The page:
However, it only took the failure of Henry VI’s kingship to bring the dynastic issue back on the table, and then set the whole structure of Lancastrian kingship tumbling down. Could it have been avoided? Probably not, except in a magical world where Henry VI is much more effective as a ruler and finds the cheat button that releases unlimited resources to enable the French war to be won. In the real world, there was not a chance.

 

 

 

St Maurice, patron saint of knights….?

 

Saint Maurice by Matthias Grünewald c 16th century

On reading Chivalry by Léon Gautier, I learned that St Maurice was the patron saint of knights. Another interesting fact about him is that he’s often depicted as a Black African man in armour. He apparently came from Upper Egypt, so he probably was black. I’m reminded of the Black Madonnas. We’re always surprised by such images, yet why? The southern shores of the Mediterranean are the continent of Africa, so go figure!

Anyway, the book Chivalry is French, and so I must believe St Maurice may have been the patron saint in France, and the rest of Europe perhaps, but I can’t find any reference to him being the patron saint of knights in England. In this country it was St George. As I’m a writer, I’m always on the lookout for facts to add as background, and I thought that as a lot of my present characters are knights who are often embroiled in army campaigns, St Maurice should surely get a mention. Easier said than done.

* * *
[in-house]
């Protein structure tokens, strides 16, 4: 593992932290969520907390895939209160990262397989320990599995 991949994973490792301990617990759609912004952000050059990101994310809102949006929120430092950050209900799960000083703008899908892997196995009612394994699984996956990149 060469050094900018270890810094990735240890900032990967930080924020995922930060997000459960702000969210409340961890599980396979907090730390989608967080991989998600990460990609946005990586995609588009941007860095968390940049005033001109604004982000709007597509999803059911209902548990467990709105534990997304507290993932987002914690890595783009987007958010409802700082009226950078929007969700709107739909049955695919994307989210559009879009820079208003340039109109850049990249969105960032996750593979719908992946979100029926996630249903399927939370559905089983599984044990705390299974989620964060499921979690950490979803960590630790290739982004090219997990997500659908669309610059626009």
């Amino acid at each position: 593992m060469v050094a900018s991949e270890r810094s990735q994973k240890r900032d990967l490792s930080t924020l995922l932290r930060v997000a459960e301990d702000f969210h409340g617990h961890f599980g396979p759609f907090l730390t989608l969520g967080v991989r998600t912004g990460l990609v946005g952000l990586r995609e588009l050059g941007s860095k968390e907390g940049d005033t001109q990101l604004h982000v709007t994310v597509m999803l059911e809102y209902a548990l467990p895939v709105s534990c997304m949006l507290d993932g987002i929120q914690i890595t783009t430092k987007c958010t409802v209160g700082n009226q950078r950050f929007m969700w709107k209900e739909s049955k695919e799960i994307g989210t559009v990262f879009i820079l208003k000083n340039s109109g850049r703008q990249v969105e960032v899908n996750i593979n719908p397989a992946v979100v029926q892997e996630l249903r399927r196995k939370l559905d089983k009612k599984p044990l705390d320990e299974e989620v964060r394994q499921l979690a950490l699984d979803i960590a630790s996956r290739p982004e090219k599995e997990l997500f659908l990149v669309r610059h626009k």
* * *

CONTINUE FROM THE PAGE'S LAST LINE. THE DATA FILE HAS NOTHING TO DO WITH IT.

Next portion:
St Maurice in Magdeburg Cathedral, circa 1240-50

St Maurice is rather rare here. There don’t seem to be all that many parish churches dedicated to him. I went to catholic.org and found the following:-

“….Maurice was an officer of the Theban Legion of Emperor Maximian Herculius’ army, which was composed of Christians from Upper Egypt. He and his fellow legionnaires refused to sacrifice to the gods as ordered by the Emperor to insure victory over rebelling Bagaudae. When they refused to obey repeated orders to do so and withdrew from the army encamped at Octodurum (Martigny) near Lake Geneva to Agaunum (St. Maurice-en-Valais), Maximian had the entire Legion of over six thousand men put to death. To the end they were encouraged in their constancy by Maurice and two fellow officers, Exuperius and Candidus. Also executed was Victor (October 10th), who refused to accept any of the belongings of the dead soldiers. In a follow-up action, other Christians put to death were Ursus and another Victor at Solothurin (September 30th); Alexander at Bergamo; Octavius, Innocent, Adventor, and Solutar at Turin; and Gereon (October 10th) at Cologne. Their story was told by St. Eucherius, who became Bishop of Lyons about 434, but scholars doubt that an entire Legion was massacred; but there is no doubt that Maurice and some of his comrades did suffer martyrdom at Agaunum. Feast day – September 22nd….”